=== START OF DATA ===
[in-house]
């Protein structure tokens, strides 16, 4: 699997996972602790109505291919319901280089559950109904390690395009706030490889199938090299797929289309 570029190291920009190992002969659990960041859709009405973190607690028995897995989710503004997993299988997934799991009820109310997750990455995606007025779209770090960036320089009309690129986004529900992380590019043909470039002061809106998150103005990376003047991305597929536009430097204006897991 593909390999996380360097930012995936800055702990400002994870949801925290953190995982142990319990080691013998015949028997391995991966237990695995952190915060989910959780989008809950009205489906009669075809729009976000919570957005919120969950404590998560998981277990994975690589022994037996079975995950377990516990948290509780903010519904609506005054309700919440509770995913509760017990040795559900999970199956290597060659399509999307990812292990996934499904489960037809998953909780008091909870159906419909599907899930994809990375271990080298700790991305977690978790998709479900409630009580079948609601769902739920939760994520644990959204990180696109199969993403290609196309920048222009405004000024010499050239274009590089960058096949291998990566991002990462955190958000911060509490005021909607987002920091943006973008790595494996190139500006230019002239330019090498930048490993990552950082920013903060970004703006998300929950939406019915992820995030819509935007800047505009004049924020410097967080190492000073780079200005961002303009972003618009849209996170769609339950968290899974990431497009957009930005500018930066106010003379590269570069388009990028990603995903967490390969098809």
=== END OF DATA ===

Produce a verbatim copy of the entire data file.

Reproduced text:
[in-house]
């Protein structure tokens, strides 16, 4: 699997996972602790109505291919319901280089559950109904390690395009706030490889199938090299797929289309 570029190291920009190992002969659990960041859709009405973190607690028995897995989710503004997993299988997934799991009820109310997750990455995606007025779209770090960036320089009309690129986004529900992380590019043909470039002061809106998150103005990376003047991305597929536009430097204006897991 593909390999996380360097930012995936800055702990400002994870949801925290953190995982142990319990080691013998015949028997391995991966237990695995952190915060989910959780989008809950009205489906009669075809729009976000919570957005919120969950404590998560998981277990994975690589022994037996079975995950377990516990948290509780903010519904609506005054309700919440509770995913509760017990040795559900999970199956290597060659399509999307990812292990996934499904489960037809998953909780008091909870159906419909599907899930994809990375271990080298700790991305977690978790998709479900409630009580079948609601769902739920939760994520644990959204990180696109199969993403290609196309920048222009405004000024010499050239274009590089960058096949291998990566991002990462955190958000911060509490005021909607987002920091943006973008790595494996190139500006230019002239330019090498930048490993990552950082920013903060970004703006998300929950939406019915992820995030819509935007800047505009004049924020410097967080190492000073780079200005961002303009972003618009849209996170769609339950968290899974990431497009957009930005500018930066106010003379590269570069388009990028990603995903967490390969098809």